This book is a treasure. And not only for its amazing recipes.
Sam and Sam Clark have done a beautiful thing in documenting their time spent at the Manor Garden Allotments. Knowing that the land was to be leveled and created into a stadium for the 2012 Olympics Games, the Clarks eternalized their beautiful space by celebrating it to the fullest in Moro East. The soft photos feature the characters and sights of their allotment, and their combined genius delivers some extraordinary and diverse dishes.
The space between these two covers is so peaceful. I find myself coming to this book again and again just for solace.
But more importantly for the soups-- which never, ever fail to amaze!
Just finished going through this book. Since the seasons are cooling here in Houston (ha!) I went straight to the autumn/winter recipes. But after reading Heidi's note on Hassan's Soup I need to go back through all the recipes because obviously that would be a good one anytime.
I feel very comfortable with this book although I was prepared to be intimidated. I actually recognized many of the ingredients thanks to a wonderful Lebanese market that has opened in west Houston. Phoenicia started out as a teeny little place for shwarma's (OMG!), hummus, lebni, oh so many things and has now grown into a new venue much larger. Although I'm sorry the teeny cafe is gone I'm very happy that the new and improved venue has a huge grocery. So I'm confident that I will find all I need to work with these recipes.
This book reminds me of a cross between Nepenthe and Heidi's cookbook. Very homey, earthy, laid back. The photography is perfect to set the mood. And as I absorbed all of it there was definitely a sadness in knowing that concrete now covers that wonderful place. (I thought Houston was the only place where if they see a tree immediately cut it down and put in a parking lot, strip center, apartment complex...) But what a tribute this book is!
Looking forward to serving some good food out of this. I think the first I will try is the Three Tahini Dips: avocado, beetroot and pumpkin.
I am really glad this book was chosen to be featured here. To me, it is a bit of a 'quiet' book, and by that I mean that it is not a book that shouts 'look at me' but rather draws you in until it has you completely hooked - at least that has been my experience with it and it has been well worth the effort.
The story of how this book came to be has been explained in earlier reviews and like Heidi & Alf318 in their reviews, it is sad to think that a little patch of otherwise disused land that was lovingly tended and provided food and community for a large group of people has now been destroyed. There is a definate poignancy to the story and I wonder if in many years to come when the London Olympics have long been and gone, whether it will become a garden again.
The recipes are centred around using the best of the season and using layers of flavour. There is a strong vegetable emphasis obviously, and the recipes are drawn from a wide range of cultures. It is nice to read too, how much the authors Sam & Sam Clark obviously learned from watching the other allotment members prepare and cook their produce.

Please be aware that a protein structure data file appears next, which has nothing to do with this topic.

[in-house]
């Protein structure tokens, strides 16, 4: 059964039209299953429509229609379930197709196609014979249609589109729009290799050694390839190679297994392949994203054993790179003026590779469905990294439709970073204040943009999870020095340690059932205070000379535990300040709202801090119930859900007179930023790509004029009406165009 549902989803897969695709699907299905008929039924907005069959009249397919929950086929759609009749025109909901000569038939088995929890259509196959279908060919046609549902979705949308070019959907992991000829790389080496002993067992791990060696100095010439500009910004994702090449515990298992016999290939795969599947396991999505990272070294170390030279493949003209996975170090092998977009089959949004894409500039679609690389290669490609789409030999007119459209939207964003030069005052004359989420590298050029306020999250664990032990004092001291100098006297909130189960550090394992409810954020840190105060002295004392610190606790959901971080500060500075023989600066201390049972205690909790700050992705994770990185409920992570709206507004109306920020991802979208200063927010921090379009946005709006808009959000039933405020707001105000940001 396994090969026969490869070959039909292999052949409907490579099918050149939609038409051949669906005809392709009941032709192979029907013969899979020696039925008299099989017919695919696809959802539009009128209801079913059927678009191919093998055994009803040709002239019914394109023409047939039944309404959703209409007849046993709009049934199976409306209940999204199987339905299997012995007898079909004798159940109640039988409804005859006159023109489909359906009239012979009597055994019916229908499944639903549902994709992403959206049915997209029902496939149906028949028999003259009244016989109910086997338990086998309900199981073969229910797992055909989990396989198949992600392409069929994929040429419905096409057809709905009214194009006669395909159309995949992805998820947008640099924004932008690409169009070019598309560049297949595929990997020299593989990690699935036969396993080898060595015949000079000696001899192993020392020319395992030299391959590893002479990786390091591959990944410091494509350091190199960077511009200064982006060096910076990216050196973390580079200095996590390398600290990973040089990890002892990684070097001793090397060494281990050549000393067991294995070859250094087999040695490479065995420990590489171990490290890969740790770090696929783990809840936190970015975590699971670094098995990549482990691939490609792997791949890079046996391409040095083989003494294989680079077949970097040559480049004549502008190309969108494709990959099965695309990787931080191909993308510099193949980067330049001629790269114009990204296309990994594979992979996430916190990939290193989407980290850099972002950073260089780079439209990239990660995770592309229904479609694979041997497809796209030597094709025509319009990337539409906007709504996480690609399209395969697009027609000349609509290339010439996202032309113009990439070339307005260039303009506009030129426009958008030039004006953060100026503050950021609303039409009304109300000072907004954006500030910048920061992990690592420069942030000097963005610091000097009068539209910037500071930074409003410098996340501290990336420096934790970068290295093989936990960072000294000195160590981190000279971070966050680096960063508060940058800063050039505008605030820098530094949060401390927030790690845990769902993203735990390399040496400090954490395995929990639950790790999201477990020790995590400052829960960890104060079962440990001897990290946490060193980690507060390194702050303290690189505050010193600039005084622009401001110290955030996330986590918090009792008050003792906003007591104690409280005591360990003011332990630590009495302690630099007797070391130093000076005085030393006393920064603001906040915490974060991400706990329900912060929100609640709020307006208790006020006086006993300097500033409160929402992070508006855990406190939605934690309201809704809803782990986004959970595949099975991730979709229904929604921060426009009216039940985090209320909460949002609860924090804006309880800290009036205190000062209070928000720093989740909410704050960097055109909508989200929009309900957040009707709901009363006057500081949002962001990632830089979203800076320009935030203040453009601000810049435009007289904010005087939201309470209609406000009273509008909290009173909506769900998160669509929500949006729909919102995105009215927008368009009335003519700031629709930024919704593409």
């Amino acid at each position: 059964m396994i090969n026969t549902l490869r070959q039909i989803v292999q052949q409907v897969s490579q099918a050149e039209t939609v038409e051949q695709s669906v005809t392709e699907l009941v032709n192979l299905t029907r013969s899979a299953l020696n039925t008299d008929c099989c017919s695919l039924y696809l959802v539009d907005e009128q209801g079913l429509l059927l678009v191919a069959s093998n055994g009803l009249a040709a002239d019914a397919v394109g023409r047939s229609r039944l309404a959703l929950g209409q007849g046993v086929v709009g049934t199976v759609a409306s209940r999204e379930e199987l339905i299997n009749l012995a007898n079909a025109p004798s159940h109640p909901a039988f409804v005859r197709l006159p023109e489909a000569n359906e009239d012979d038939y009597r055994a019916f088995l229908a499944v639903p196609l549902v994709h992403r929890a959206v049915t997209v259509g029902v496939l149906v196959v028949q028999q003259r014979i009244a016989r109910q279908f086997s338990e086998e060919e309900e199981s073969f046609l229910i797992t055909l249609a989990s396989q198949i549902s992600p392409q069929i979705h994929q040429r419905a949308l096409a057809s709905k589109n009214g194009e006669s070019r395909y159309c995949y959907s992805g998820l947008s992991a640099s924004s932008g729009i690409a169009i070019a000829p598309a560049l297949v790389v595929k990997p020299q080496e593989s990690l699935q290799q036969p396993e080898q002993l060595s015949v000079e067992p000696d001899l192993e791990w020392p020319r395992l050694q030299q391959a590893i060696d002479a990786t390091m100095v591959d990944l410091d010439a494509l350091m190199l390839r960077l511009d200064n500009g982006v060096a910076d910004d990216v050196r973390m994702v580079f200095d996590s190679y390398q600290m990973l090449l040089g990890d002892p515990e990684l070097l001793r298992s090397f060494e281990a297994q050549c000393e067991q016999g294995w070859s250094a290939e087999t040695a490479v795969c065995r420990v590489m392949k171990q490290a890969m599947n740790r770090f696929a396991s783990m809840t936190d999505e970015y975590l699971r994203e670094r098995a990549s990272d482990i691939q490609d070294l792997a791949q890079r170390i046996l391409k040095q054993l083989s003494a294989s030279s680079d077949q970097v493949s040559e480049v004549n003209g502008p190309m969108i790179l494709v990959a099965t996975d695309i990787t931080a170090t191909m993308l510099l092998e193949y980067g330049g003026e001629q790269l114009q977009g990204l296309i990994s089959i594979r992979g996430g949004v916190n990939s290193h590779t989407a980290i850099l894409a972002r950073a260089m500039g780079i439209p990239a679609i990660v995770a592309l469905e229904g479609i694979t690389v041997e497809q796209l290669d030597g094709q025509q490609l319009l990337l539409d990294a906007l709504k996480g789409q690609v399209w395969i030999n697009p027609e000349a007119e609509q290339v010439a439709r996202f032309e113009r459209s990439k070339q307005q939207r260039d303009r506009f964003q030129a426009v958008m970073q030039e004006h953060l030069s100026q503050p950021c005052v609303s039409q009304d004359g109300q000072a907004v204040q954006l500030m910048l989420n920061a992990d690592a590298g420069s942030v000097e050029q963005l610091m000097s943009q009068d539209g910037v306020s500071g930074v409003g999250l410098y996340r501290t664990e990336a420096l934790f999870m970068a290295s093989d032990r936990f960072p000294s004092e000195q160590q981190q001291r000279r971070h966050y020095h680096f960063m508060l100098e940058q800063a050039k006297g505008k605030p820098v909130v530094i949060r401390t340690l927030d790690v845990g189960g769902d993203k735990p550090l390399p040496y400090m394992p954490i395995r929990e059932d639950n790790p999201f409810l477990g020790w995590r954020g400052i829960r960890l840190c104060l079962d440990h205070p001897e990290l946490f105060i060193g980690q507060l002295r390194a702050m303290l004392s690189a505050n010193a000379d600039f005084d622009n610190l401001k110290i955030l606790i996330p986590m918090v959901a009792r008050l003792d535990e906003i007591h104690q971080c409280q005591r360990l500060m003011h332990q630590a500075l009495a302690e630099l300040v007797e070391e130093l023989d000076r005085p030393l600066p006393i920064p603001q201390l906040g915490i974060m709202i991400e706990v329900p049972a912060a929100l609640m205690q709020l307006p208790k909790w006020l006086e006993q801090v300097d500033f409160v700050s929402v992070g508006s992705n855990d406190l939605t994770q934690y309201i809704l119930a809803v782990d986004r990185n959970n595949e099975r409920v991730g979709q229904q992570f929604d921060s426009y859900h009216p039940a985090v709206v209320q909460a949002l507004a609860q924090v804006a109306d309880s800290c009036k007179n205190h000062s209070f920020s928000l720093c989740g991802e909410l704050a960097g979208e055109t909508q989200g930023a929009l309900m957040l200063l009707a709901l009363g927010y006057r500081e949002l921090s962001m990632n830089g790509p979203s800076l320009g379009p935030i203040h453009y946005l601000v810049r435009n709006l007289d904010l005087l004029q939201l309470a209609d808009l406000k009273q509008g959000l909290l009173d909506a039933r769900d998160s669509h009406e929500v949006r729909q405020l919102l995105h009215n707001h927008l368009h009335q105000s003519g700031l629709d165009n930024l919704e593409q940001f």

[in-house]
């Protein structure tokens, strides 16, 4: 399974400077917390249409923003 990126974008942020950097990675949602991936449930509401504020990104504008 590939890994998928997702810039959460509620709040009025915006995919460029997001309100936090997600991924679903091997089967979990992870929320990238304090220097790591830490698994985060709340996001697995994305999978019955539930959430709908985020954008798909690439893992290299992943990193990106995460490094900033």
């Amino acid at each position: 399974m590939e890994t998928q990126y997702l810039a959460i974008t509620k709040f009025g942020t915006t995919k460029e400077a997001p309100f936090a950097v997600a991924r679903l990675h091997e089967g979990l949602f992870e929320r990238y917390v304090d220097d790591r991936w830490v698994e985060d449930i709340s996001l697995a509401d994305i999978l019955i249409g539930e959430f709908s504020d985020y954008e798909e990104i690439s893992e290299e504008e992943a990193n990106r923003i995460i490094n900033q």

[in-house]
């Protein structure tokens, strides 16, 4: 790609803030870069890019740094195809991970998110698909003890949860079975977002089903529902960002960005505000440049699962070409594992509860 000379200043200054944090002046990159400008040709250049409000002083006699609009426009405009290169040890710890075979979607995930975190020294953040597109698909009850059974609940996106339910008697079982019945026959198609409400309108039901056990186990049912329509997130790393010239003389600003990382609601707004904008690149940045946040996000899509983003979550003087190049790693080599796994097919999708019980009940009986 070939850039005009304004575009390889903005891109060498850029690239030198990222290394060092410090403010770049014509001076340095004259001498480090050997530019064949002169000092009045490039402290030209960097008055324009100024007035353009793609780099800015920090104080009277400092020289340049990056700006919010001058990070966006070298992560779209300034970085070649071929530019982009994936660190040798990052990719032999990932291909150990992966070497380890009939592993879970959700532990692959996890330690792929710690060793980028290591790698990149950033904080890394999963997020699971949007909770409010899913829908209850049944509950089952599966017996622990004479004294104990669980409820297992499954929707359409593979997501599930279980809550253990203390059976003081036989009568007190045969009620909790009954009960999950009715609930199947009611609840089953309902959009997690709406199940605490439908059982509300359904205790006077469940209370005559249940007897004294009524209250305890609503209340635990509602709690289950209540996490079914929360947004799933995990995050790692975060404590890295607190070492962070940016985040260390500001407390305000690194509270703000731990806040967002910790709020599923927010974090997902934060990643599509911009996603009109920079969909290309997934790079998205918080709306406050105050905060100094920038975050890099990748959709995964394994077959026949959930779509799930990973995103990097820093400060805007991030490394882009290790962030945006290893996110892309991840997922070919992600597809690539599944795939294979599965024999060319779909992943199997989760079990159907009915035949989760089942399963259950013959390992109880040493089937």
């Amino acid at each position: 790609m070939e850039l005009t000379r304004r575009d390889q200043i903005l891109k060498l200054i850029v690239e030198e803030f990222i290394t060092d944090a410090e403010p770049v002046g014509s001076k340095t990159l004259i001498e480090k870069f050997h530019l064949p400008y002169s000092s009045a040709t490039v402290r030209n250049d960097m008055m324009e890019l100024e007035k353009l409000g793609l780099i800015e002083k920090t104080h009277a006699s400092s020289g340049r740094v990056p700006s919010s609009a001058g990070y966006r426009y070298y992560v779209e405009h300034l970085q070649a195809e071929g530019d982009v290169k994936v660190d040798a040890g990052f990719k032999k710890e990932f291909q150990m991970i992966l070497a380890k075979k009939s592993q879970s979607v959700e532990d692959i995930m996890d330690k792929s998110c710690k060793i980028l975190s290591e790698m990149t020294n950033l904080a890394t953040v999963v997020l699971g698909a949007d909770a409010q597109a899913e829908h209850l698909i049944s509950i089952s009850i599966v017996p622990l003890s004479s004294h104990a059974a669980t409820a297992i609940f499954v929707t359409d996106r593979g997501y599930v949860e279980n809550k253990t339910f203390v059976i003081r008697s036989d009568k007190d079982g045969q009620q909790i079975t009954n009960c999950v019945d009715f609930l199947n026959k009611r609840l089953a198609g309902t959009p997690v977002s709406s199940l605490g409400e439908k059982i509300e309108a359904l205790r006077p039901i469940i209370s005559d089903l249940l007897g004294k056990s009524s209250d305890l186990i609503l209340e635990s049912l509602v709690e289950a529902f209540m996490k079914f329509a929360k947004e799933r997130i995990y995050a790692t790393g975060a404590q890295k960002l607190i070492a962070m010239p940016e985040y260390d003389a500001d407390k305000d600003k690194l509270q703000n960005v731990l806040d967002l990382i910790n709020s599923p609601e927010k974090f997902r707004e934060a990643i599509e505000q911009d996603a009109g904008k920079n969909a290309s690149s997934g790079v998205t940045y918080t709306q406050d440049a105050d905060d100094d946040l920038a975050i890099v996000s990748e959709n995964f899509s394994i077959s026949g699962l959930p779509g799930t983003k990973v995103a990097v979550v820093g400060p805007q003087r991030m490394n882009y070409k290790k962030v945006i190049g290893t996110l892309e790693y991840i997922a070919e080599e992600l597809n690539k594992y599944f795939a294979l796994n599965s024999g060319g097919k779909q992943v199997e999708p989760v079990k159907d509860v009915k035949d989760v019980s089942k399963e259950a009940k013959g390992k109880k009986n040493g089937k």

The 'Moro' books are beautiful and again, I mean that in that 'quiet' way. The paper stock and photography is understated and gorgeous. It is a thoughtful and calm book and I have had a lot...
After going through many of these recipes when this book was the featured cookbook, I now find that this is one of my go-to cookbooks these days.
I've been moving toward more middle eastern flavors anyway, and this book introduced me to various preparations with yogurt, new ways to use allspice, and more.
The recipes are simple, intriguing, straightforward, and mysterious, all at once.
For those of you not familiar with Sam and Sam Clark, they run the much-praised UK restaurant, Moro. A few years back the couple took on an East End swatch of land at the Manor Garden Allotments - this cookbook, their third, tells the story of their experience over the course of a year, through a wide range of inspired recipes. I did a more in-depth write-up here. I chose this book to focus on in Jan/Feb for a number of reasons. It is a book that includes a wide-range of inspired recipes ranging from soups to salads, mains to desserts. It is a beautifully illustrated cookbook rooted in a specific place and time, with much to inspire for a wide range of cooks. Looking forward to sharing recipe notes and ideas with you based on Moro East over the next couple of months!
This is a gorgeous book with lots of inspiring recipes. So far, I've only made two of the recipes, but I can tell there's something great going on here flavor-wise. I have a long list of recipes I want to try, including the tahini dips, Roast Pumpkin Soup with Cinnamon, Leek and Rosemary Soup, Couscous with Broad Beans, Cumin and Yogurt, and more. The main thing holding me back here is that the recipes I've made so far (chicken and potatoes) tasted extremely fattening, beyond the the point of flavor, but now that I know that, I can make adjustments to my personal taste. I look forward to using the flavor profiles in a more healthful way and learning about some of the unusual ingredients used in the book.
I was jealous reading everyone's reviews of the recipes in this book so had to buy it a couple of weeks ago. I love this book, their recipes really fit with the kind of food I am craving at the moment. There is a good emphasis on fresh ingredients, and the recipes have got some really interesting flavor combos going on with a definite middle eastern influence. The recipes are approachable, and suitable for home cooking. I've tried a few things so far with great success (the roast pumpkin soup, and the cabbage and bulgur pilaf), and have a number of other recipes tagged that I want to try soon. The photography is beautiful, too!